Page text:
John Pechonick was my favorite chemistry professor in college. He was a short, muscular man with bushy eyebrows. One of my friends described him as looking like a cross between Popeye and E.T. When he spoke, the words seemed to come out the side of his mouth in a sound that was almost like a growl. My freshman chemistry class was scheduled for 1:20, the first time slot right after lunch. He expected us there at 1:00 sharp to start working on the questions he had written on the chalkboard. If you weren’t writing something, he would stand by you, look over your shoulder and nudge your arm with his leg to encourage you to write something. He didn’t like anyone to wear caps in his classroom. He wouldn’t tell you to remove your hat. He would say, “I didn’t know we were having a game today! If I had known, I would have brought my bat and glove!”
One day in freshman chemistry, Mr. Pechonick was lecturing about the different states of matter. He told us that both temperature and pressure determine if water is a solid, liquid or gas. During his presentation he told us that that when a skater is gliding across the ice, the pressure of the blade against the ice actually changes it from a solid to a liquid. So he argued that you don’t actually skate on ice, you are skating on water.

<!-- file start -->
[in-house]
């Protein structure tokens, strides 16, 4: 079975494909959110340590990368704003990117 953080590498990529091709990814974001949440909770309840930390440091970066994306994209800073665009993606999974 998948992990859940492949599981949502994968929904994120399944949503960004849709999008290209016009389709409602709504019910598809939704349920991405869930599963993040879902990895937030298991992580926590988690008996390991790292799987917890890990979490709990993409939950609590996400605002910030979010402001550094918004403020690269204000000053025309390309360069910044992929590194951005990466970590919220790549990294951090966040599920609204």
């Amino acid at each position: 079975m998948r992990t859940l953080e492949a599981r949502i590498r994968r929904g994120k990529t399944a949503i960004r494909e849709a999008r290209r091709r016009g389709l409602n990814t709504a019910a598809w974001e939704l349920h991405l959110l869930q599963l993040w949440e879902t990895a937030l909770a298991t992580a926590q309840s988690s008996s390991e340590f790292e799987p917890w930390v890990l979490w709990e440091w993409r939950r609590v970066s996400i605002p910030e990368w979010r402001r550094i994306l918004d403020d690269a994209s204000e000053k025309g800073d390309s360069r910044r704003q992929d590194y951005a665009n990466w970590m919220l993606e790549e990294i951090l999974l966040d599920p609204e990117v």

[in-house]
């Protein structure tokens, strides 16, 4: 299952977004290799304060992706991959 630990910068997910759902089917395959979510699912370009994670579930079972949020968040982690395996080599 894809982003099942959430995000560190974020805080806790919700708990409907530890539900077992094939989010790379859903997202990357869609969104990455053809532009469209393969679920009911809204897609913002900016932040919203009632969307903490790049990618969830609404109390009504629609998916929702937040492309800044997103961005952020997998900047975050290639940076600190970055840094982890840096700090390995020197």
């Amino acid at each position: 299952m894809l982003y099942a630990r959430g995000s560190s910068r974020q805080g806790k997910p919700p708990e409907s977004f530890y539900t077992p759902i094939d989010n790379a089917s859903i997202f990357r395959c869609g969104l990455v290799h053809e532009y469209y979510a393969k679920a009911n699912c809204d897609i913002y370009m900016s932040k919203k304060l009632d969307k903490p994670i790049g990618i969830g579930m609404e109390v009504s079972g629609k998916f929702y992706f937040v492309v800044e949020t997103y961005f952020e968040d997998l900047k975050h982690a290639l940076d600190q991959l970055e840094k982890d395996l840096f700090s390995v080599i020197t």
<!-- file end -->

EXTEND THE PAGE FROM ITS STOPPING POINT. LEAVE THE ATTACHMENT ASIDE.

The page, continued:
I listened to him and felt like I was following what he was saying. I don’t know if he thought I wasn’t paying attention or if he was concerned that I didn’t understand but he decided to ask me a question. He said, “Wheeler! What do you skate on?” I took his question as a personal question. I had never been ice skating so I said, “Roller skates!”
He thought I was just trying to be funny. I was sitting on the front row of the classroom in a seat to the far right of the room and he was standing next to a chalkboard on far left side of the room. He started running at me. Before he got to me, he stopped running and slid up to my chair in his penny loafers. He had a chalkboard eraser in hand and held it cocked back and shook it as he growled at me. His growl turned into words and as he shook the eraser he told me, “I oughta knock you out of that chair!” He didn’t and if he was mad at me, he got over it soon.
Mr. Pechonick had a lasting impression on me. He is one of the main reasons I ended up majoring in chemistry. I think I had a lasting impression on him too. One of my good friends took freshman chemistry the following year. When he was covering this material with her class, he called on her. He said, “Lucius! What do you skate on? And don’t say roller shakes!”
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